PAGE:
Gather and analyze information about production processes.
A Vibration Technician services machines that have some kind of rotating component. Rotating equipment vibrates, and when a Vibration Analyst has detected that a particular piece of machinery is going to fail based on careful analysis of the vibrations of its components, a Vibration Technician is called in to fix or replace malfunctioning parts. This work sidesteps costly, unnecessary repairs and replacements, as well as complete system failure.
When you’re a Vibration Technician, you repair issues such as misalignment, imbalance, mechanical looseness, eccentric shafts, gear wear, broken teeth, bearing wear, loose rotor bars, and poor end turn connections. This kind of repair can be applied to any kind of equipment that rotates, such as electric motors, fans, machine tools, paper machines, turbines, conveyor belt drives, pumps, air-compressors, motor-generator sets, reciprocating engines, rolling mills, and mining equipment. In short, you should enjoy being around large equipment and machinery.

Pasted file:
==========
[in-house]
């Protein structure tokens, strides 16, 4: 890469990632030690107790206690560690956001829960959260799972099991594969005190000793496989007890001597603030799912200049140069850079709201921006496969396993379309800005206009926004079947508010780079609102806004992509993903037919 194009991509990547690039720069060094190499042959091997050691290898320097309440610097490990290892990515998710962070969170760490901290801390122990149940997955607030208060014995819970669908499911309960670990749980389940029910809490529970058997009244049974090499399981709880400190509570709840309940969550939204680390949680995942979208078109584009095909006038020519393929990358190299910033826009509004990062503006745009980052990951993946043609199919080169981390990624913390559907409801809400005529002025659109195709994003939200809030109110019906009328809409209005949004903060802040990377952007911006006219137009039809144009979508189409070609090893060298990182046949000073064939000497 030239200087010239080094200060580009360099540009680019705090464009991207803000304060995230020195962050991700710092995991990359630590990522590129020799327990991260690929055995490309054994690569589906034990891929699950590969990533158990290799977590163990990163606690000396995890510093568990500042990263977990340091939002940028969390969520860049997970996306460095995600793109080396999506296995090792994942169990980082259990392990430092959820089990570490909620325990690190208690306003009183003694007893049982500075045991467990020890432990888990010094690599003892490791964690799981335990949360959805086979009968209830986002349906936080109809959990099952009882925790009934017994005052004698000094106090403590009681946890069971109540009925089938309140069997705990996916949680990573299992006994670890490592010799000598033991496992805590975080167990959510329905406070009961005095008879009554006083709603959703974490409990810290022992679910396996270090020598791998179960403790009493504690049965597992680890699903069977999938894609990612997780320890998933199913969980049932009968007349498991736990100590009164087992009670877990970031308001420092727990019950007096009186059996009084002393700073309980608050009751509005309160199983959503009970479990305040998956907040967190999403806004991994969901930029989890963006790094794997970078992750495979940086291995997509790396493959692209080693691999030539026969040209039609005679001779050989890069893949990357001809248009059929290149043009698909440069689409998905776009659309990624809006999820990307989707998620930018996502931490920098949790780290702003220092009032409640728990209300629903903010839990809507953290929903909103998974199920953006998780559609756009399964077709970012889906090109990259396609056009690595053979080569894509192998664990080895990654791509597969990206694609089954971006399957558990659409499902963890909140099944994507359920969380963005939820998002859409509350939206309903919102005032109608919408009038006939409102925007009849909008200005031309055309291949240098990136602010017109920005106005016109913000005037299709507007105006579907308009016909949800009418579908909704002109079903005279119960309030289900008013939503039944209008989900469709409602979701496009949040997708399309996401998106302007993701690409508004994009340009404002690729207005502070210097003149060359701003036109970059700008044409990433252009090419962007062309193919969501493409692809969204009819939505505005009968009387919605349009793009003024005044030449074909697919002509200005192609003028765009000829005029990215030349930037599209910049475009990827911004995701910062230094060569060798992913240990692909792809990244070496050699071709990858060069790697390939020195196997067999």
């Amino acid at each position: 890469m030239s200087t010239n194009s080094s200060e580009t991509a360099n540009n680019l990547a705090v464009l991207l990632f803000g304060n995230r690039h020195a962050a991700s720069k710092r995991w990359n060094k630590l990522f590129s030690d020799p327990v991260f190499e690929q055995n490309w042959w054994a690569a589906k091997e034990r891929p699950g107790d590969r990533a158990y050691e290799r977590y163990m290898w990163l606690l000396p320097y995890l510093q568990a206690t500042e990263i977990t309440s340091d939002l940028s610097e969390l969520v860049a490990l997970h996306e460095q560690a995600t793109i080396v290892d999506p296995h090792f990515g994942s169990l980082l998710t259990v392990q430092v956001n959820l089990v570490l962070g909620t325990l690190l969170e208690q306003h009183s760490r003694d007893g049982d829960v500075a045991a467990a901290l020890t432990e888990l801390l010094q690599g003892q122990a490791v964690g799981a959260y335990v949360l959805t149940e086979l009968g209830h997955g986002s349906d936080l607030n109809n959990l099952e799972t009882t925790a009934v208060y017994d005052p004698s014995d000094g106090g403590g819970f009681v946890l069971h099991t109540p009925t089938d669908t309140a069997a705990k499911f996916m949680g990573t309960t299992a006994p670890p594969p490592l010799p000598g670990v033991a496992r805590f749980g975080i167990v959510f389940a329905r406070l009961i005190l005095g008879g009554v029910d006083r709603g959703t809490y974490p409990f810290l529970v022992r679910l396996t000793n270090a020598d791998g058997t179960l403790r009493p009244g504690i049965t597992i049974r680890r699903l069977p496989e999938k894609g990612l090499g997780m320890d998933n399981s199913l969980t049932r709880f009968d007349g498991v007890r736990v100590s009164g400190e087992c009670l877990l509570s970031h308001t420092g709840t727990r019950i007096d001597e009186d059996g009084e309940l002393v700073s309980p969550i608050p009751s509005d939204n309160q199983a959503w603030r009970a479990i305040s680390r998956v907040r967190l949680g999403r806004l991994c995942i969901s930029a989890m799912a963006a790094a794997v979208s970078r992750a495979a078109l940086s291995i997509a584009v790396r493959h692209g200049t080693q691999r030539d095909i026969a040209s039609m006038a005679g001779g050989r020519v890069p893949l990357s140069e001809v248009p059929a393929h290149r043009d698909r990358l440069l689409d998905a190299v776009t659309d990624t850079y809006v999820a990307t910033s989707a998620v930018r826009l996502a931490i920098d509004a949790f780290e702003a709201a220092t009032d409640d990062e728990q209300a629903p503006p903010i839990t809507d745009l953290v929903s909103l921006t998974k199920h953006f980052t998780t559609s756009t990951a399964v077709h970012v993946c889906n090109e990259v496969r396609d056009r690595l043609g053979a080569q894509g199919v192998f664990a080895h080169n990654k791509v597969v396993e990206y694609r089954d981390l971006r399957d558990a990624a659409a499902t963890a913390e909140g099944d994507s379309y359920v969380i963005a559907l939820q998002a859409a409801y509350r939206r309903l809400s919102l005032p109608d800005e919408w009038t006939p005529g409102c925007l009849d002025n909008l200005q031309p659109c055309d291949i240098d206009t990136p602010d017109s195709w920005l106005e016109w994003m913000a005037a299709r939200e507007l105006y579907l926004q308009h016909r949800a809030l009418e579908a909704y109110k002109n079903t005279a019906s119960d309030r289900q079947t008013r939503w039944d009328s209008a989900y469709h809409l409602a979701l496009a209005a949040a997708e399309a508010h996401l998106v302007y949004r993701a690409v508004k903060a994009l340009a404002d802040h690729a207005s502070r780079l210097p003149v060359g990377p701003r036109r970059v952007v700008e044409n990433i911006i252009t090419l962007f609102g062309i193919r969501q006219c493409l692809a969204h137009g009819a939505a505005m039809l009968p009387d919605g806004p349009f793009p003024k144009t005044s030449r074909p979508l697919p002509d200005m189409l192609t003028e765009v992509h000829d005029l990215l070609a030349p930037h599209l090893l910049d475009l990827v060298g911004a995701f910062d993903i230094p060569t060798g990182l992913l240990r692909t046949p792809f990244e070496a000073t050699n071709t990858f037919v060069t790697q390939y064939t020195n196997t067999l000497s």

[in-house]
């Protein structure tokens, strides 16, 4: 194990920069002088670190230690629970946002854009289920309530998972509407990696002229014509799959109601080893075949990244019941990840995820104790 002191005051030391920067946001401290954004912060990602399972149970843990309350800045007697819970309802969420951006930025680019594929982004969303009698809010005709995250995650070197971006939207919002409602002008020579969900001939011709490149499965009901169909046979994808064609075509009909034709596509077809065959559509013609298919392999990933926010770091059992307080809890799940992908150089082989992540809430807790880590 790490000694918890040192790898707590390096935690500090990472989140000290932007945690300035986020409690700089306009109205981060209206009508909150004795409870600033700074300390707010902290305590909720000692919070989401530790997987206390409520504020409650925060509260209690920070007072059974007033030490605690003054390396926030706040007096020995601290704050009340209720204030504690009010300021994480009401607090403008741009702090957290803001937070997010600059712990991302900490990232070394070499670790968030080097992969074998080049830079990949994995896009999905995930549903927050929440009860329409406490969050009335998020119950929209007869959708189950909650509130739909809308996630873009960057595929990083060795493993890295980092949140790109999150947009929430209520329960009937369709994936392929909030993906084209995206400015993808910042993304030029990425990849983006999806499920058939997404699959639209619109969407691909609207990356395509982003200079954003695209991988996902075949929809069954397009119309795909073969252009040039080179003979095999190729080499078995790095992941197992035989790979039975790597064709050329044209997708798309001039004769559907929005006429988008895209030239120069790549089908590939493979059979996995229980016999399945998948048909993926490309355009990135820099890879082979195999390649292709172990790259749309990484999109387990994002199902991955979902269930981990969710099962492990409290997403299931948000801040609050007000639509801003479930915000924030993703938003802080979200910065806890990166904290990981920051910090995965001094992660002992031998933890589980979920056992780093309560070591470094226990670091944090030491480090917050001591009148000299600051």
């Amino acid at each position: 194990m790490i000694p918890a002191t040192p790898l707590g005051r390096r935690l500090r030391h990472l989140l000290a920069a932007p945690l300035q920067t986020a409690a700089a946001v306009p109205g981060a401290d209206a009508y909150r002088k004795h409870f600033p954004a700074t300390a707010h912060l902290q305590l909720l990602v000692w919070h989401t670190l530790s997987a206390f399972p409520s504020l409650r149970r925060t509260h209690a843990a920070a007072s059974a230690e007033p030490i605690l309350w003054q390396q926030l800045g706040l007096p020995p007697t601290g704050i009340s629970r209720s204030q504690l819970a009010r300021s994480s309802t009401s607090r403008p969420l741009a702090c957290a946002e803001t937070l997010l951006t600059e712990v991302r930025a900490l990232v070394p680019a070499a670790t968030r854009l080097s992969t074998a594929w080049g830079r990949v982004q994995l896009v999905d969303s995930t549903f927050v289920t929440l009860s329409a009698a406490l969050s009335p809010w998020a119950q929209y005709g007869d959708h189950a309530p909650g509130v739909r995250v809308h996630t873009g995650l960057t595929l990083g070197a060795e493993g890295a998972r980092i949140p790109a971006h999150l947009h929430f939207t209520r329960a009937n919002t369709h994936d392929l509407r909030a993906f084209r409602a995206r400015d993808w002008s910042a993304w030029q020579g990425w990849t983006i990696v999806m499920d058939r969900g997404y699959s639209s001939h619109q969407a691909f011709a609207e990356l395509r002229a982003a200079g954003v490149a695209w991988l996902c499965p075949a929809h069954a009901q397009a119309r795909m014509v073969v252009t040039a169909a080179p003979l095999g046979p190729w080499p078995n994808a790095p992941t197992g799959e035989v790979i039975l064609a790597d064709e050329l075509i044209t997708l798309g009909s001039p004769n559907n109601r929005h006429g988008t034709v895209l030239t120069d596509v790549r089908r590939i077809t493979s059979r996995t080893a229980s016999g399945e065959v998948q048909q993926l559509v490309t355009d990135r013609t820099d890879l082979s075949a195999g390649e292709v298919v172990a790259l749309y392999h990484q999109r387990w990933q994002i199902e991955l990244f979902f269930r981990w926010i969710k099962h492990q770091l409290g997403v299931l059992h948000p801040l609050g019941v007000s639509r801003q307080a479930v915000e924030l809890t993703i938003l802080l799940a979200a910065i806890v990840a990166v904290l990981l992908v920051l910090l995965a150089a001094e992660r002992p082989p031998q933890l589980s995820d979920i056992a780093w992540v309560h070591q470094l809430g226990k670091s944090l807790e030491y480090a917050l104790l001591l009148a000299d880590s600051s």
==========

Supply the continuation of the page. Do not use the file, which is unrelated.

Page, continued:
This is a very important job in the manufacturing industry, and your employers will greatly appreciate your cost-saving work. It’s very vital because stopping a problem before it starts is one of the most valuable ways to run a manufacturing plant.
You get to work with heavy machinery, hand tools, and sophisticated equipment, but you should also be comfortable working with other people. You should be a good communicator because you’ll be having lots of conversations with the Vibration Analyst to figure out problems. Needless to say, you should also enjoy working in a repair shop.